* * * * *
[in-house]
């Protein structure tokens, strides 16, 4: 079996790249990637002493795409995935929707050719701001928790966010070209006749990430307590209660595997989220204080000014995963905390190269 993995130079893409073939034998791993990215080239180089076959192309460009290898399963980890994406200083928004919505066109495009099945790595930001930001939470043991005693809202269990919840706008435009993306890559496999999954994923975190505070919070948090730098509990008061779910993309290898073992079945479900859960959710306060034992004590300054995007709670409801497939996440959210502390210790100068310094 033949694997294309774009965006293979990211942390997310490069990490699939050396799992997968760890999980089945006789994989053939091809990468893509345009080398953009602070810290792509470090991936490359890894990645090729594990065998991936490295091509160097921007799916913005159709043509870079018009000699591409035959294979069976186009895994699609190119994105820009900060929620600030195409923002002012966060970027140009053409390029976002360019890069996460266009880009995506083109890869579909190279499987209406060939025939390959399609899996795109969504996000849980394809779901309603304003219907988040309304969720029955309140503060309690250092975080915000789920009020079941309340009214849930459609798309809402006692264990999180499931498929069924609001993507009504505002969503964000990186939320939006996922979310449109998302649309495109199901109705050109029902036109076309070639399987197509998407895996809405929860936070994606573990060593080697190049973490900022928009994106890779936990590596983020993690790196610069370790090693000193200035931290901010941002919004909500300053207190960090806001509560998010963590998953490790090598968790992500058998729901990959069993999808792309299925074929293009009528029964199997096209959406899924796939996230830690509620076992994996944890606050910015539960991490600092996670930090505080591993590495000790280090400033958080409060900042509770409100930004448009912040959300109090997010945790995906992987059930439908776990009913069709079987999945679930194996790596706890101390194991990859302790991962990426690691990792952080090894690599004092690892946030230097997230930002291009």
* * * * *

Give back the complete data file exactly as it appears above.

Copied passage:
[in-house]
């Protein structure tokens, strides 16, 4: 079996790249990637002493795409995935929707050719701001928790966010070209006749990430307590209660595997989220204080000014995963905390190269 993995130079893409073939034998791993990215080239180089076959192309460009290898399963980890994406200083928004919505066109495009099945790595930001930001939470043991005693809202269990919840706008435009993306890559496999999954994923975190505070919070948090730098509990008061779910993309290898073992079945479900859960959710306060034992004590300054995007709670409801497939996440959210502390210790100068310094 033949694997294309774009965006293979990211942390997310490069990490699939050396799992997968760890999980089945006789994989053939091809990468893509345009080398953009602070810290792509470090991936490359890894990645090729594990065998991936490295091509160097921007799916913005159709043509870079018009000699591409035959294979069976186009895994699609190119994105820009900060929620600030195409923002002012966060970027140009053409390029976002360019890069996460266009880009995506083109890869579909190279499987209406060939025939390959399609899996795109969504996000849980394809779901309603304003219907988040309304969720029955309140503060309690250092975080915000789920009020079941309340009214849930459609798309809402006692264990999180499931498929069924609001993507009504505002969503964000990186939320939006996922979310449109998302649309495109199901109705050109029902036109076309070639399987197509998407895996809405929860936070994606573990060593080697190049973490900022928009994106890779936990590596983020993690790196610069370790090693000193200035931290901010941002919004909500300053207190960090806001509560998010963590998953490790090598968790992500058998729901990959069993999808792309299925074929293009009528029964199997096209959406899924796939996230830690509620076992994996944890606050910015539960991490600092996670930090505080591993590495000790280090400033958080409060900042509770409100930004448009912040959300109090997010945790995906992987059930439908776990009913069709079987999945679930194996790596706890101390194991990859302790991962990426690691990792952080090894690599004092690892946030230097997230930002291009």